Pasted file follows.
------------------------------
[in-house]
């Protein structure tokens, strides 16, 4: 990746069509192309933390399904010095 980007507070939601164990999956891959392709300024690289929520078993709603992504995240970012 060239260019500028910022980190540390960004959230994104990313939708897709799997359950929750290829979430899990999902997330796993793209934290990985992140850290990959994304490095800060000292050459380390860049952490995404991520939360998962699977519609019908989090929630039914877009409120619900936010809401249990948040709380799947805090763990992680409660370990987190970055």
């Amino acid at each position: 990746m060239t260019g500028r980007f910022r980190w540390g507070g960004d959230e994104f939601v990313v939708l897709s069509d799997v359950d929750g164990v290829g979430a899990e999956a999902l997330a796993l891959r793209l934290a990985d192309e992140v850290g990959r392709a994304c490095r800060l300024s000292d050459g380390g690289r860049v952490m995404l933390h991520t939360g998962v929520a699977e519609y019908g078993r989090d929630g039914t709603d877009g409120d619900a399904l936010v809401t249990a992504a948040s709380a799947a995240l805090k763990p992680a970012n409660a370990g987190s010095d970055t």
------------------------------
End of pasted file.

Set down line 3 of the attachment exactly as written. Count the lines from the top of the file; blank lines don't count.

């Amino acid at each position: 990746m060239t260019g500028r980007f910022r980190w540390g507070g960004d959230e994104f939601v990313v939708l897709s069509d799997v359950d929750g164990v290829g979430a899990e999956a999902l997330a796993l891959r793209l934290a990985d192309e992140v850290g990959r392709a994304c490095r800060l300024s000292d050459g380390g690289r860049v952490m995404l933390h991520t939360g998962v929520a699977e519609y019908g078993r989090d929630g039914t709603d877009g409120d619900a399904l936010v809401t249990a992504a948040s709380a799947a995240l805090k763990p992680a970012n409660a370990g987190s010095d970055t």